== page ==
The transition panel also questioned whether the US was keen on doing business with Africa the same way China is, equally wondering whether the federal government was gaining its fair share from the African Growth and Opportunity Act (Agoa) that gives qualifying African states easy access to US markets.
Should Mr Trump’s administration decide to change its attitude on aid to and business with Africa, Kenya will be the biggest casualty in sub-Saharan Africa.
FUND HEALTH PROJECTS
Data posted at foreignassistance.gov, the website that details the amounts the US President budgets to give to various countries as aid through registered agencies, shows that at $627,367,000 (Sh65.2 billion), Kenya is poised to receive the highest level of assistance from the US in sub-Saharan Africa in 2017.
The sectors to be funded, according to the site, include democracy, human rights and governance; elections in 2017; health including quality and accessibility, infectious diseases, child and maternal health, and water and sanitation.
Eighty-seven per cent of the 2017 aid is to be mostly channelled to the United States Agency for International Development (USAid) to fund health projects.
The total 2017 allocation to Kenya is slightly less than the Sh65.5 billion that Washington allocated in 2016. Of the Sh65.5 billion, the amount that the US actually spent was Sh21.2 billion.
As per the 2017 projections, the second highest recipient in sub-Saharan Africa is Nigeria with Sh63 billion. But Egypt, a key recipient of US financial aid, will receive the highest amount in the whole of Africa at $1,456,800,000 (Sh151 billion).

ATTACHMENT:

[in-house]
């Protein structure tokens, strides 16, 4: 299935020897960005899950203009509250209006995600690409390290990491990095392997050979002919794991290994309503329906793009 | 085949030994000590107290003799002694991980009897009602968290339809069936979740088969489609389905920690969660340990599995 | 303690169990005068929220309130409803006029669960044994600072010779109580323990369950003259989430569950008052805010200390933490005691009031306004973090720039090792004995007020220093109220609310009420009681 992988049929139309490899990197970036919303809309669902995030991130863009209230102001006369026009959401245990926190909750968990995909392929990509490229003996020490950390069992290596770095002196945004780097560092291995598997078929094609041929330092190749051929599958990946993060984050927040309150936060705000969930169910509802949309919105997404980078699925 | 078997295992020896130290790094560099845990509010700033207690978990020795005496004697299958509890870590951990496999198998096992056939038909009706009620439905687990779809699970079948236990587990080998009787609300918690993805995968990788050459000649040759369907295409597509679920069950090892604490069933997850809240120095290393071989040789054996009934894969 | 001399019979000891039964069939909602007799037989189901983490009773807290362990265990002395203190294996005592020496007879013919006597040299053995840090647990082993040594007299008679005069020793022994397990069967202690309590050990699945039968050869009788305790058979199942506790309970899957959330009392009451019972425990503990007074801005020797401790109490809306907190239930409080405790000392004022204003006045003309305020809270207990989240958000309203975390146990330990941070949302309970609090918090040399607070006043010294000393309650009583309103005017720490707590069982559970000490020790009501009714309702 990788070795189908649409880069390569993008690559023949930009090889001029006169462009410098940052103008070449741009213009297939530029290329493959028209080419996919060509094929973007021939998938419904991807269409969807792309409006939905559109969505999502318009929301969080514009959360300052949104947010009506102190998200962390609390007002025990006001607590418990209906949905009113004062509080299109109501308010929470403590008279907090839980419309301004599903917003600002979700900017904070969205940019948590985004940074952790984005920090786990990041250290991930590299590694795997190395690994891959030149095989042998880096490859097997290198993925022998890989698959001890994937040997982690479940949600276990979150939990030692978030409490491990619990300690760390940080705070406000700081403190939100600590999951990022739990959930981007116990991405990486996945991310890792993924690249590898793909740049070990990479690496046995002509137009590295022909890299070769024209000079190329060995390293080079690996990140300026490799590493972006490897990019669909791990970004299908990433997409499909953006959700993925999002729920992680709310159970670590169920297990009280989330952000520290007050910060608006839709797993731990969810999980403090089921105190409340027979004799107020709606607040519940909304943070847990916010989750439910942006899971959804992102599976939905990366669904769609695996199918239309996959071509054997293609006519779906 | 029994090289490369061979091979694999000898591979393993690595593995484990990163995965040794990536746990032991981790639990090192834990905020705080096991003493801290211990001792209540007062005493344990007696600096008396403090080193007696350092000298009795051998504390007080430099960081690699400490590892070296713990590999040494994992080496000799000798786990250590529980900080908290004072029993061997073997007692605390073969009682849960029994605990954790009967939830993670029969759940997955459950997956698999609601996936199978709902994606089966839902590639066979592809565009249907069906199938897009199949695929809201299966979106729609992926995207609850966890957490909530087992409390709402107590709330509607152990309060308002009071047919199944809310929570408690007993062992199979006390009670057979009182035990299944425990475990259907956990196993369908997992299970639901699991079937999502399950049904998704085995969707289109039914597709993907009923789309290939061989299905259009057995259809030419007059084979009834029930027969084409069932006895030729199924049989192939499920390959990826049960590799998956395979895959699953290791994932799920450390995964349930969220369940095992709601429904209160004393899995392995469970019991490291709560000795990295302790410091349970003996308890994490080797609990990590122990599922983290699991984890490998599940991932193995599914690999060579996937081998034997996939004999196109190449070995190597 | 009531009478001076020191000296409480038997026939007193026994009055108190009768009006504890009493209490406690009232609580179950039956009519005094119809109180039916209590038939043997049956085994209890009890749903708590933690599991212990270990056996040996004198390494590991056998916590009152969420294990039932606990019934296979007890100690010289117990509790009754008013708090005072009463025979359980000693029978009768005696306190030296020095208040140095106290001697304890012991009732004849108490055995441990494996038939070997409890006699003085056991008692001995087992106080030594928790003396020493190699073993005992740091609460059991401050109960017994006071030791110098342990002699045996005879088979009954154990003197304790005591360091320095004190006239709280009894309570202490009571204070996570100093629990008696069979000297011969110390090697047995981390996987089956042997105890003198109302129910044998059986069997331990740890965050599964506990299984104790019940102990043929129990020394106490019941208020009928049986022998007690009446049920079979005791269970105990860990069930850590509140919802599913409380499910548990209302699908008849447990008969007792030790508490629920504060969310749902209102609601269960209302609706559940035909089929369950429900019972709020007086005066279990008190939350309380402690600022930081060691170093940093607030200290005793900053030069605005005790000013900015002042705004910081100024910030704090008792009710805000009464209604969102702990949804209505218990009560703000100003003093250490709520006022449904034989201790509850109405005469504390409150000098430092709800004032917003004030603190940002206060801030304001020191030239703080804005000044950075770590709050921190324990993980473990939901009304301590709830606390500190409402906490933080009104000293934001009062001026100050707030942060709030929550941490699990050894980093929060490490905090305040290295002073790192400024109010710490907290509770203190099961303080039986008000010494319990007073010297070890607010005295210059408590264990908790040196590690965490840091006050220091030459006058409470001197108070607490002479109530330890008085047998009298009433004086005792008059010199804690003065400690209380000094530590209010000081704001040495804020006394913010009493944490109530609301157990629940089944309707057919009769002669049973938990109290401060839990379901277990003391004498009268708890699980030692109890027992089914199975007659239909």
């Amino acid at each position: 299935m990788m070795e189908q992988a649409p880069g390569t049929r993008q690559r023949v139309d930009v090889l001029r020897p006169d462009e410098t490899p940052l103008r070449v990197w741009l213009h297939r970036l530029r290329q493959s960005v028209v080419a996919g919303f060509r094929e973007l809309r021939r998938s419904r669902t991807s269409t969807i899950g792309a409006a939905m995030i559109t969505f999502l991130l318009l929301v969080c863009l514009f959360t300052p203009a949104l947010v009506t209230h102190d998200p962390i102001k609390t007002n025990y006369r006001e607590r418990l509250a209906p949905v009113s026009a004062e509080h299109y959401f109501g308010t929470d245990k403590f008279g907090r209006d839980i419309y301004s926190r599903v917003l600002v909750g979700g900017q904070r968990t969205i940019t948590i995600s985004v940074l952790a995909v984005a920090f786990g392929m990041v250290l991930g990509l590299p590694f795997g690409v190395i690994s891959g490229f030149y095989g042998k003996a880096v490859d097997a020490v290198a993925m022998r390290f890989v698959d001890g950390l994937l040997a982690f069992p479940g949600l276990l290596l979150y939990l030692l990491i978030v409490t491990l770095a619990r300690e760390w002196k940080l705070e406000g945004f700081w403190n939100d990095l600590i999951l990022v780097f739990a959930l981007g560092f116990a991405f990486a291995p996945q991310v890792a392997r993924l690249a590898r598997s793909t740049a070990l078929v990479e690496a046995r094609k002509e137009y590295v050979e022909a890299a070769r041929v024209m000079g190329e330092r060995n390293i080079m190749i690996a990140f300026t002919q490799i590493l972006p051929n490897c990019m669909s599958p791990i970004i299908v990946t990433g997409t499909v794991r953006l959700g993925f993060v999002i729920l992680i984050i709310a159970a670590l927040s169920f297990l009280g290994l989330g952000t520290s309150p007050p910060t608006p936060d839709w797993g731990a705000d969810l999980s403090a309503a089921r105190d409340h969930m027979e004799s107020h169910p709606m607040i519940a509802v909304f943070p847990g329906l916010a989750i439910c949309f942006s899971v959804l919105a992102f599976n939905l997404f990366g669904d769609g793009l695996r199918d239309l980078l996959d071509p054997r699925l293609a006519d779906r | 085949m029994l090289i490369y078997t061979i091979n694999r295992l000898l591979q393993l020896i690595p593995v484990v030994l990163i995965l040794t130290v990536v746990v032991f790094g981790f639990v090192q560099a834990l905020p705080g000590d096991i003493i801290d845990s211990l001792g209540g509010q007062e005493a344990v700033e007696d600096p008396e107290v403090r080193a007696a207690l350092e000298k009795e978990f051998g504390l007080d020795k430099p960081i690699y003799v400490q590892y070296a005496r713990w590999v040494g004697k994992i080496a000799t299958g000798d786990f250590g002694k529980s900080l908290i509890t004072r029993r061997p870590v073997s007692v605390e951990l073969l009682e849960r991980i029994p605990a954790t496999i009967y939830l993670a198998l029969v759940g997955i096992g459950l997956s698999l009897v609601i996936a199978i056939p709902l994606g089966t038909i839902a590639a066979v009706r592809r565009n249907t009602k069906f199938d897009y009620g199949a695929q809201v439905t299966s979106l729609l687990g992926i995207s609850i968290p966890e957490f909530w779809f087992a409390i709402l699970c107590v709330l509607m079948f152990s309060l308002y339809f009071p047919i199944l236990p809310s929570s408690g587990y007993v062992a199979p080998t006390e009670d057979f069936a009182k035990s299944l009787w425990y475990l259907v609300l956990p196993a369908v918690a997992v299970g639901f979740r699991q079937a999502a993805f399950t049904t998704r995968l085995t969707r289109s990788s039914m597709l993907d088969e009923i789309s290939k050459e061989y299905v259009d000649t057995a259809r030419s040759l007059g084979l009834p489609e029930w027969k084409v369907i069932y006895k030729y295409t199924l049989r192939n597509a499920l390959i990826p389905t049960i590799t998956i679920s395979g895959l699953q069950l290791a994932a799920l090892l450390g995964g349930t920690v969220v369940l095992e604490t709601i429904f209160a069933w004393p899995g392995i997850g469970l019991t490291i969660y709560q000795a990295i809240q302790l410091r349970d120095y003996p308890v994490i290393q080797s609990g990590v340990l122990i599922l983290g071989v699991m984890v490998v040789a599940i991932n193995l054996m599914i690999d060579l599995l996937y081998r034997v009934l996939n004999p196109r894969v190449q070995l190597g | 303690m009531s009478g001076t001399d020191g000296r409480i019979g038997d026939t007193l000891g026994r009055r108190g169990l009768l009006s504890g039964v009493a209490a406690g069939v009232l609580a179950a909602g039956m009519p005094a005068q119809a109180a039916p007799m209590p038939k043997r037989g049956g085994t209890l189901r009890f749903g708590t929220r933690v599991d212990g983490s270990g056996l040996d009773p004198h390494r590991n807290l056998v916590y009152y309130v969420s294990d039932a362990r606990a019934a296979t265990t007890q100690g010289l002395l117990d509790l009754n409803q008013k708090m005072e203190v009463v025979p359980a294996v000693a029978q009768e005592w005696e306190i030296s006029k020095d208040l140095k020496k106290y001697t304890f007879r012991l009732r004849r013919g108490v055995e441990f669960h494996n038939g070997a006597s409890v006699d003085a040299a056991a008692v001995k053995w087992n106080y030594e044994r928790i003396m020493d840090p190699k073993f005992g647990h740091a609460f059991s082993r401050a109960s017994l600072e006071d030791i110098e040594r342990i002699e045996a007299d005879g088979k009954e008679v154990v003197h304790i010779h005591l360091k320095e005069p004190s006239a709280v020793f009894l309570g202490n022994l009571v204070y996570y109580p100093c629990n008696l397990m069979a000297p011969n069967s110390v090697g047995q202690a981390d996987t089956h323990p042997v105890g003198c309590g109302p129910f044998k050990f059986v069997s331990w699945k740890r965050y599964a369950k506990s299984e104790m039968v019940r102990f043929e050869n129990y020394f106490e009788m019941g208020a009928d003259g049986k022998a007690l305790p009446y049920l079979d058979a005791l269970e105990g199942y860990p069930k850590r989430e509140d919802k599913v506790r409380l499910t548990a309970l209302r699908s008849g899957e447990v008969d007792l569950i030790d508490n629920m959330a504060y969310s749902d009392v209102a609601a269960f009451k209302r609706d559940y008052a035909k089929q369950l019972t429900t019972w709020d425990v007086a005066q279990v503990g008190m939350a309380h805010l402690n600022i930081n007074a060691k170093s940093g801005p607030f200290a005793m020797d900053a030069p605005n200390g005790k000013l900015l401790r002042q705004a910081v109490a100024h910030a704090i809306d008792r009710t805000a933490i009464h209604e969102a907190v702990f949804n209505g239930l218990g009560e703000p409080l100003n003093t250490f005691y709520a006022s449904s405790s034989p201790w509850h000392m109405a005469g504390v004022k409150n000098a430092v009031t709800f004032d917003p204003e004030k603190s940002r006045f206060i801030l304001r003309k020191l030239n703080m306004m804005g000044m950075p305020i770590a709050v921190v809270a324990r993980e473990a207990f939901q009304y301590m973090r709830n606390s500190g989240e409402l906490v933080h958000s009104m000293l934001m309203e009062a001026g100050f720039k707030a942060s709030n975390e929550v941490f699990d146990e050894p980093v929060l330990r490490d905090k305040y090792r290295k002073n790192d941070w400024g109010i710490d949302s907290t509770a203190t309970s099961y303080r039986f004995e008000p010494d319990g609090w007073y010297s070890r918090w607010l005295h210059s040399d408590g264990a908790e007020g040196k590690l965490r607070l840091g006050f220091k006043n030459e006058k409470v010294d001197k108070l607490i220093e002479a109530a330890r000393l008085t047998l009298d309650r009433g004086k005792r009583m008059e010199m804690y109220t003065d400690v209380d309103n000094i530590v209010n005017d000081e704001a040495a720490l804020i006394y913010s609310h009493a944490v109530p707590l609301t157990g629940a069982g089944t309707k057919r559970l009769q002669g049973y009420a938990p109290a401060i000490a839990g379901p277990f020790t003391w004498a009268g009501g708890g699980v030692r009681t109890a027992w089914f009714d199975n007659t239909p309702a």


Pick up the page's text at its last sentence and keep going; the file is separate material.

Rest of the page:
In 2016, Kenya was the 6th highest recipient of US aid worldwide, coming after Israel, Afghanistan, Egypt, Jordan and Pakistan in that order.
Experts told the Sunday Nation that the questions from Mr Trump’s transition team should not surprise anyone who suspected that there would be tough times ahead for Kenya during his tenure.
“All the way, Donald Trump has been very clear what he stands for, and Africa has never been a priority for him. The only way to deal with Trump for Africans is also to know what the position is,” said Macharia Munene, a Professor of History and International Relations at the United States International University.
“What is going to be affected are soft things like USAid, which is what people complain about that it’s a giveaway, or maybe the money for Aids which was created by Bush. And he [Mr Trump] doesn’t like the Bushes because they didn’t like him anyway,” Prof Munene added.
Mr Zaddock Syong’oh, a former policy adviser in the Ministry of Foreign Affairs and International Trade, took a similar view.
“He obviously has pronounced himself in terms of his diplomatic and foreign policy stances. And what I read from it is a policy which is inward-looking. It’s introverted; basically looking at American interest in terms of diplomatic policy, in terms of security and in terms of economics,” he said.
Mr Syong’oh added: “We’ll not sit back. We’ll actively engage American embassies to contribute to our views to the new administration.”
Focus will now be on the more than 200 executive orders that Mr Trump’s advisers had vetted by the time he was sworn into office and how Mr Trump will handle them.